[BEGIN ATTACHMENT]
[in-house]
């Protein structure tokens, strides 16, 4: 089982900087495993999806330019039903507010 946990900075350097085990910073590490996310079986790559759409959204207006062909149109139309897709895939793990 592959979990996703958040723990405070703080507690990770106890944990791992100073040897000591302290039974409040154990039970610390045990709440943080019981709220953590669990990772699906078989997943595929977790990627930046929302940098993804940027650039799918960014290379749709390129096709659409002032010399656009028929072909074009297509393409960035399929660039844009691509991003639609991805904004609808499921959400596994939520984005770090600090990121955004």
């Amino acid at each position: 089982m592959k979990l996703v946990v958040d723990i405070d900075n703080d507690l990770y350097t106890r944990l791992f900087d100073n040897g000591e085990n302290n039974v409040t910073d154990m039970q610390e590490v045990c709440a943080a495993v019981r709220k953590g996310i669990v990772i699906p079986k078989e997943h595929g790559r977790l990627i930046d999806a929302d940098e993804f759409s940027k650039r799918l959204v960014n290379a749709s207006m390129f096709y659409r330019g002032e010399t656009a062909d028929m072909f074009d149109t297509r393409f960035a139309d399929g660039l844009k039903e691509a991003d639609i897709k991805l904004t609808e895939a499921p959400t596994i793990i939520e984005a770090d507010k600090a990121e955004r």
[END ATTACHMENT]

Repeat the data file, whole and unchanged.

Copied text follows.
[in-house]
């Protein structure tokens, strides 16, 4: 089982900087495993999806330019039903507010 946990900075350097085990910073590490996310079986790559759409959204207006062909149109139309897709895939793990 592959979990996703958040723990405070703080507690990770106890944990791992100073040897000591302290039974409040154990039970610390045990709440943080019981709220953590669990990772699906078989997943595929977790990627930046929302940098993804940027650039799918960014290379749709390129096709659409002032010399656009028929072909074009297509393409960035399929660039844009691509991003639609991805904004609808499921959400596994939520984005770090600090990121955004």
């Amino acid at each position: 089982m592959k979990l996703v946990v958040d723990i405070d900075n703080d507690l990770y350097t106890r944990l791992f900087d100073n040897g000591e085990n302290n039974v409040t910073d154990m039970q610390e590490v045990c709440a943080a495993v019981r709220k953590g996310i669990v990772i699906p079986k078989e997943h595929g790559r977790l990627i930046d999806a929302d940098e993804f759409s940027k650039r799918l959204v960014n290379a749709s207006m390129f096709y659409r330019g002032e010399t656009a062909d028929m072909f074009d149109t297509r393409f960035a139309d399929g660039l844009k039903e691509a991003d639609i897709k991805l904004t609808e895939a499921p959400t596994i793990i939520e984005a770090d507010k600090a990121e955004r």